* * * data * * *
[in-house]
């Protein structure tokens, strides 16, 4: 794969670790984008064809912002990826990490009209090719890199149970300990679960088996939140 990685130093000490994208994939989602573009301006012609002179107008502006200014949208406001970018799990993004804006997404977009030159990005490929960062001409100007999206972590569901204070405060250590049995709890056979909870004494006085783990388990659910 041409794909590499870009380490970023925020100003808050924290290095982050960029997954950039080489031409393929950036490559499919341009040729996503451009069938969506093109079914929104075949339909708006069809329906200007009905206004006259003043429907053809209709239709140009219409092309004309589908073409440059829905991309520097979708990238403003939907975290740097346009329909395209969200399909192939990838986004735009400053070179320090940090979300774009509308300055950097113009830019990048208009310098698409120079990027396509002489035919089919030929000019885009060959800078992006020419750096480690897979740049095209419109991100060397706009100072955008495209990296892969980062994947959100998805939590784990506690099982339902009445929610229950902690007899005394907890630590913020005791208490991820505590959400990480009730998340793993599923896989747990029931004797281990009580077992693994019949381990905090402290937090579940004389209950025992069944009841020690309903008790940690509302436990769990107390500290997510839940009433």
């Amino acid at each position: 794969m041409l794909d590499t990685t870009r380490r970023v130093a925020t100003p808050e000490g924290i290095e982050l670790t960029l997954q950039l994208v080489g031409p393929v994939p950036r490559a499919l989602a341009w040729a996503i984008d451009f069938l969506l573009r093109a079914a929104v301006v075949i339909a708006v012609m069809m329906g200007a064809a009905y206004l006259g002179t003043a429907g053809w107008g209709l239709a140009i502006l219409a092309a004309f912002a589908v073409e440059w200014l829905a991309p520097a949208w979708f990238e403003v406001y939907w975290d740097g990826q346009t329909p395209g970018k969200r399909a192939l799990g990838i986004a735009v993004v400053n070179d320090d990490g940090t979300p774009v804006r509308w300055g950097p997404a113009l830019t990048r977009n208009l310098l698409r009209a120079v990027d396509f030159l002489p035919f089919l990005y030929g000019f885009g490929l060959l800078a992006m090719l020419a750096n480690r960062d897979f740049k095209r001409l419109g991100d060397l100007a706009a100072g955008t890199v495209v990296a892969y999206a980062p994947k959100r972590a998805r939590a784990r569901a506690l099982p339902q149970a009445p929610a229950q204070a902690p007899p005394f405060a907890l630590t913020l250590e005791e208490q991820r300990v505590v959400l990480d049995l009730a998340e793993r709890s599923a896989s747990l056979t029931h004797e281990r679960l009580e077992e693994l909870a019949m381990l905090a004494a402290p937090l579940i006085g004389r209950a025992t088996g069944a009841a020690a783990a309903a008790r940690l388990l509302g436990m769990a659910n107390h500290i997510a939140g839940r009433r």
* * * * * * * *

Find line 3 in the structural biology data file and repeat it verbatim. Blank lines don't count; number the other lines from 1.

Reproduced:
């Amino acid at each position: 794969m041409l794909d590499t990685t870009r380490r970023v130093a925020t100003p808050e000490g924290i290095e982050l670790t960029l997954q950039l994208v080489g031409p393929v994939p950036r490559a499919l989602a341009w040729a996503i984008d451009f069938l969506l573009r093109a079914a929104v301006v075949i339909a708006v012609m069809m329906g200007a064809a009905y206004l006259g002179t003043a429907g053809w107008g209709l239709a140009i502006l219409a092309a004309f912002a589908v073409e440059w200014l829905a991309p520097a949208w979708f990238e403003v406001y939907w975290d740097g990826q346009t329909p395209g970018k969200r399909a192939l799990g990838i986004a735009v993004v400053n070179d320090d990490g940090t979300p774009v804006r509308w300055g950097p997404a113009l830019t990048r977009n208009l310098l698409r009209a120079v990027d396509f030159l002489p035919f089919l990005y030929g000019f885009g490929l060959l800078a992006m090719l020419a750096n480690r960062d897979f740049k095209r001409l419109g991100d060397l100007a706009a100072g955008t890199v495209v990296a892969y999206a980062p994947k959100r972590a998805r939590a784990r569901a506690l099982p339902q149970a009445p929610a229950q204070a902690p007899p005394f405060a907890l630590t913020l250590e005791e208490q991820r300990v505590v959400l990480d049995l009730a998340e793993r709890s599923a896989s747990l056979t029931h004797e281990r679960l009580e077992e693994l909870a019949m381990l905090a004494a402290p937090l579940i006085g004389r209950a025992t088996g069944a009841a020690a783990a309903a008790r940690l388990l509302g436990m769990a659910n107390h500290i997510a939140g839940r009433r």